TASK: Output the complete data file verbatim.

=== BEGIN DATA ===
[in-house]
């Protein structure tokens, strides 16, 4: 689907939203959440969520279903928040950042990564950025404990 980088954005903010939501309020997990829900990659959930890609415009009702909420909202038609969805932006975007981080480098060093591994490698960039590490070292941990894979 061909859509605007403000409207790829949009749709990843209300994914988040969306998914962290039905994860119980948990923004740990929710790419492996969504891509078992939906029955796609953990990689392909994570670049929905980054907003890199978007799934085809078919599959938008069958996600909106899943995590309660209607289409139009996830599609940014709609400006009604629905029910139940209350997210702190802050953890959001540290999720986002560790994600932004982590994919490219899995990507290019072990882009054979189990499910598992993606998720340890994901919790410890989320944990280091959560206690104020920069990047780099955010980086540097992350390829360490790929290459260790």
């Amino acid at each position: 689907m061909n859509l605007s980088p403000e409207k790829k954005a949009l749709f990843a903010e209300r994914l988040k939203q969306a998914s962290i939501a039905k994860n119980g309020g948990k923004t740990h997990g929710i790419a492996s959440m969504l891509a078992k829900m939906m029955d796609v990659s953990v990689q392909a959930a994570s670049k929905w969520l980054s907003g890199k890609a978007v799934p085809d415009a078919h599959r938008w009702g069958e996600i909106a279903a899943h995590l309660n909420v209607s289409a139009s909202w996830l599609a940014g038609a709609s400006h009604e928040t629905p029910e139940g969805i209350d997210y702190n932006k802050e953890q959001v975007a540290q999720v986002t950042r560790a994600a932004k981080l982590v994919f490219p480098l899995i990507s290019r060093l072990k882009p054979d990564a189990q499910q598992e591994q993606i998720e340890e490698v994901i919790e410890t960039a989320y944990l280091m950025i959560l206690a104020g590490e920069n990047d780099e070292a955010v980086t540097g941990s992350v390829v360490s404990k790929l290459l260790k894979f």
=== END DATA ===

[in-house]
């Protein structure tokens, strides 16, 4: 689907939203959440969520279903928040950042990564950025404990 980088954005903010939501309020997990829900990659959930890609415009009702909420909202038609969805932006975007981080480098060093591994490698960039590490070292941990894979 061909859509605007403000409207790829949009749709990843209300994914988040969306998914962290039905994860119980948990923004740990929710790419492996969504891509078992939906029955796609953990990689392909994570670049929905980054907003890199978007799934085809078919599959938008069958996600909106899943995590309660209607289409139009996830599609940014709609400006009604629905029910139940209350997210702190802050953890959001540290999720986002560790994600932004982590994919490219899995990507290019072990882009054979189990499910598992993606998720340890994901919790410890989320944990280091959560206690104020920069990047780099955010980086540097992350390829360490790929290459260790």
């Amino acid at each position: 689907m061909n859509l605007s980088p403000e409207k790829k954005a949009l749709f990843a903010e209300r994914l988040k939203q969306a998914s962290i939501a039905k994860n119980g309020g948990k923004t740990h997990g929710i790419a492996s959440m969504l891509a078992k829900m939906m029955d796609v990659s953990v990689q392909a959930a994570s670049k929905w969520l980054s907003g890199k890609a978007v799934p085809d415009a078919h599959r938008w009702g069958e996600i909106a279903a899943h995590l309660n909420v209607s289409a139009s909202w996830l599609a940014g038609a709609s400006h009604e928040t629905p029910e139940g969805i209350d997210y702190n932006k802050e953890q959001v975007a540290q999720v986002t950042r560790a994600a932004k981080l982590v994919f490219p480098l899995i990507s290019r060093l072990k882009p054979d990564a189990q499910q598992e591994q993606i998720e340890e490698v994901i919790e410890t960039a989320y944990l280091m950025i959560l206690a104020g590490e920069n990047d780099e070292a955010v980086t540097g941990s992350v390829v360490s404990k790929l290459l260790k894979f």